I hate getting old! There, is that strong enough? One of the things I hate the most about getting old is the way some people try to make you feel, and this song is my statement of defiance for all those people. So, "watch me go up in flames as I fall apart!" Also this song is about that feeling each of us has that says, "If they really knew me they would never allow me in their club." I don't know about you but I think we all feel that way at one time or another and at some point we have to square our shoulders and say, "I am good enough and I don't care what anybody thinks."

"Never My Love"
I love the lyrics of this song, they are deep! It reaches into the soul of a relationship, into the depths and puts it on display for all to see. It speaks to my life. We tried to add other parts like keys and vocals, but it just seemed to take away from me telling my wife that I will be there for her and our family till the end. Sherri and I have for years had this confession we make to each other when times get rough. You know when it looks like it would be easier to quit than continue. One of us will just start saying, "There's no plan B, it's me and you all the way." This song speaks to that emotion like few things I have ever heard.

"I Can't Shake That Thing"
I love that I got to use my Gibson SG, Jr on this song; it's my favourite guitar and the first guitar I really played. Here's the story: one weekend my dad borrowed an electric guitar and amplifier and the effect on his then 12-year-old son was remarkable. I didn't leave the house at all that weekend and my dad hashed out a plan. In the driveway was a 1958 Desoto Firedome Hemi that no one ever drove. My dad ran an ad in The Kansas City Star newspaper, "Will trade 1958 Desoto for electric guitar and amplifier." We got a call and I came home with a White Gibson SG, Jr. and a Gibson Falcon amplifier that both I still have.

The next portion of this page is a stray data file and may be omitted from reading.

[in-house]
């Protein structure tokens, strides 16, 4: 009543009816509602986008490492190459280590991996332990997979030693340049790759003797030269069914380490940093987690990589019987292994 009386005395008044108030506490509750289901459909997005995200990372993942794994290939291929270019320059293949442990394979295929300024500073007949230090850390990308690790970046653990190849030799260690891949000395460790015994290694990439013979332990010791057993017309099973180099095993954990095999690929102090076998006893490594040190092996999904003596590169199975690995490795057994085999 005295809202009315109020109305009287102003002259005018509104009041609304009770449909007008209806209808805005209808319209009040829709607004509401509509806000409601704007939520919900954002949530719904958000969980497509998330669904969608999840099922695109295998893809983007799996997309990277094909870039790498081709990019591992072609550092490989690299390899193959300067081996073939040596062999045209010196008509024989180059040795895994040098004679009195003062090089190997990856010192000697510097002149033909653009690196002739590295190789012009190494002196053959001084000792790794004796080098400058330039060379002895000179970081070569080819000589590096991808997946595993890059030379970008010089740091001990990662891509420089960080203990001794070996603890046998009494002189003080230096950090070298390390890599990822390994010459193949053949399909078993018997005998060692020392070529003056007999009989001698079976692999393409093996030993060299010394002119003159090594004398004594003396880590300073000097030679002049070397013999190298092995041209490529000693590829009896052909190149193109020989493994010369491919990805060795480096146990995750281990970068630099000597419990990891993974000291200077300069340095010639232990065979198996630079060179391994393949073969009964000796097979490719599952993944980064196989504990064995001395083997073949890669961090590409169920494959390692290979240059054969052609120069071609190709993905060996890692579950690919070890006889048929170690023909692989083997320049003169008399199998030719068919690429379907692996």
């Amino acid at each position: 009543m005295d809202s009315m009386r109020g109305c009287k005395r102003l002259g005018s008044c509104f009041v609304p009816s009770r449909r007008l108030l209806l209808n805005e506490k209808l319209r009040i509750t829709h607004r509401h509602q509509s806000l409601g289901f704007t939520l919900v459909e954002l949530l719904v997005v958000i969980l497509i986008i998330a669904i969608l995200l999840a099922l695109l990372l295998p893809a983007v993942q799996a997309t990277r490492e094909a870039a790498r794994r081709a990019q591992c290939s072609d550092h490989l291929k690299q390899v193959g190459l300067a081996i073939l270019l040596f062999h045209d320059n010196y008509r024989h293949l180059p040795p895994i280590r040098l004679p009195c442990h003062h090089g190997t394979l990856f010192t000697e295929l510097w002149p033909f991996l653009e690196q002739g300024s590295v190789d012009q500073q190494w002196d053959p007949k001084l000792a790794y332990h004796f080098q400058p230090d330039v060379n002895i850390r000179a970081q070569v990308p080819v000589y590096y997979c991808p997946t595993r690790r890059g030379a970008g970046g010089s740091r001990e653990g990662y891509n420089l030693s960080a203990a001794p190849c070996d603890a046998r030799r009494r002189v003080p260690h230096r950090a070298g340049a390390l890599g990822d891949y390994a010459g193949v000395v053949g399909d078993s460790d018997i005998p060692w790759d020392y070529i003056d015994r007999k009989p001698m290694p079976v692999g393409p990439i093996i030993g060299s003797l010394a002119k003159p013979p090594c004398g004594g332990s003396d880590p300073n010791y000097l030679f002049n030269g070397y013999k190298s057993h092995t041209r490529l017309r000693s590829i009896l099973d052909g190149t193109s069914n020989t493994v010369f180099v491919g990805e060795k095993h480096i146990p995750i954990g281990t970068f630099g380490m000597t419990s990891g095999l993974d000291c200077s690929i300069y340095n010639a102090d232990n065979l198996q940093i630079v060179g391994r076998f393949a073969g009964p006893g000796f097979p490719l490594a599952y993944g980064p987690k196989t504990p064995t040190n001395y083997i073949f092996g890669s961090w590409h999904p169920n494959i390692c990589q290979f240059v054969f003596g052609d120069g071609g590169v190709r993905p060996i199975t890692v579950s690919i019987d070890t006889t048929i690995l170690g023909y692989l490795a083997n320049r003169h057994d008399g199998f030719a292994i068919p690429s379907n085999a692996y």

"Bologna Sandwich Man! "
Why write a song about bologna when I don't really eat bologna? We live in such an uptight world and I think sometimes we need to relax. I'm all about being healthy, but it's gotten way out of hand. Shoot, we can't even eat a bologna sandwich without feeling guilty. So this song is for all the uptight people who need to just take a break and chill out and have some fun.

"Starting All Over Again"
I've had my share of second chances. Many times we just need to clean the slate and start over. I am a thankful man today for everyone who has given me the honour of not holding my mistakes against me and allowing me to start over. If you get to pick a soundtrack for your life I think this one would be it. I've made a ton of mistakes and I have watched as my family and friends have allowed me to start all over again, and because of that I am a very rich man. CR

The opinions expressed in this article are not necessarily those held by Cross Rhythms. Any expressed views were accurate at the time of publishing but may or may not reflect the views of the individuals concerned at a later date.